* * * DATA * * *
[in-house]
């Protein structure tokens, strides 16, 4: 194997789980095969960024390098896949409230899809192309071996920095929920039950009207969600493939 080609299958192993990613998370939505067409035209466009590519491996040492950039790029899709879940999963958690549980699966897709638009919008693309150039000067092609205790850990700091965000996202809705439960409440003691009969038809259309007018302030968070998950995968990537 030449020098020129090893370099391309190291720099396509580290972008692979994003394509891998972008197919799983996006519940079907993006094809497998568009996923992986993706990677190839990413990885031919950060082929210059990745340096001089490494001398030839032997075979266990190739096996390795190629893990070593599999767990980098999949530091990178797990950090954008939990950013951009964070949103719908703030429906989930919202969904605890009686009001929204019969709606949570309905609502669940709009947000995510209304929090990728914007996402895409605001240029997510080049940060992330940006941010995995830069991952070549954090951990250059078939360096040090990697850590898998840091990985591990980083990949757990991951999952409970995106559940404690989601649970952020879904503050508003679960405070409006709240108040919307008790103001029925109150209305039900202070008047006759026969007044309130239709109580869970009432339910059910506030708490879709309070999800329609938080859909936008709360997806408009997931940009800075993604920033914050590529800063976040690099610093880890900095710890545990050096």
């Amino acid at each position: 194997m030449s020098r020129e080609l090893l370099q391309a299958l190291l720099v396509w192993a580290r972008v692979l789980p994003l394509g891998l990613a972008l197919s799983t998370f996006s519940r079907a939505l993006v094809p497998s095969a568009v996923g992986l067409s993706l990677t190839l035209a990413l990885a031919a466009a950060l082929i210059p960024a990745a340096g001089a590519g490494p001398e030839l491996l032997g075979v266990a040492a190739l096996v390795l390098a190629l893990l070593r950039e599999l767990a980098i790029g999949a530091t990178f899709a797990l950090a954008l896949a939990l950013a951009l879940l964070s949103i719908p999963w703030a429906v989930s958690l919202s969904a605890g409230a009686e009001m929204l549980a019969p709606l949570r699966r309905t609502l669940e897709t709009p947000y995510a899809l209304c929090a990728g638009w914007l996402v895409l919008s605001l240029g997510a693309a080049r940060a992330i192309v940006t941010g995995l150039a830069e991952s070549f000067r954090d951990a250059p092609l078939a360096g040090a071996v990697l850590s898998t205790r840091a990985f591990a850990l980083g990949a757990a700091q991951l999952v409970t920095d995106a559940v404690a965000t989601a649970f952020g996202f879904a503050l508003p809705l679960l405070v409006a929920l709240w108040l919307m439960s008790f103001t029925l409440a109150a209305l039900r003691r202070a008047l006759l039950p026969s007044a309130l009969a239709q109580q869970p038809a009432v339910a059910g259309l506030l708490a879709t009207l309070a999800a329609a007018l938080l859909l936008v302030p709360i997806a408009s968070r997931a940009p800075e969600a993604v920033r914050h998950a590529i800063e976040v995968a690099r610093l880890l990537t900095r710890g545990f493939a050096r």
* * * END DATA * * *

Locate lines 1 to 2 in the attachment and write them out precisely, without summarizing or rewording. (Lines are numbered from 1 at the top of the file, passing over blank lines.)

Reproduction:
[in-house]
């Protein structure tokens, strides 16, 4: 194997789980095969960024390098896949409230899809192309071996920095929920039950009207969600493939 080609299958192993990613998370939505067409035209466009590519491996040492950039790029899709879940999963958690549980699966897709638009919008693309150039000067092609205790850990700091965000996202809705439960409440003691009969038809259309007018302030968070998950995968990537 030449020098020129090893370099391309190291720099396509580290972008692979994003394509891998972008197919799983996006519940079907993006094809497998568009996923992986993706990677190839990413990885031919950060082929210059990745340096001089490494001398030839032997075979266990190739096996390795190629893990070593599999767990980098999949530091990178797990950090954008939990950013951009964070949103719908703030429906989930919202969904605890009686009001929204019969709606949570309905609502669940709009947000995510209304929090990728914007996402895409605001240029997510080049940060992330940006941010995995830069991952070549954090951990250059078939360096040090990697850590898998840091990985591990980083990949757990991951999952409970995106559940404690989601649970952020879904503050508003679960405070409006709240108040919307008790103001029925109150209305039900202070008047006759026969007044309130239709109580869970009432339910059910506030708490879709309070999800329609938080859909936008709360997806408009997931940009800075993604920033914050590529800063976040690099610093880890900095710890545990050096």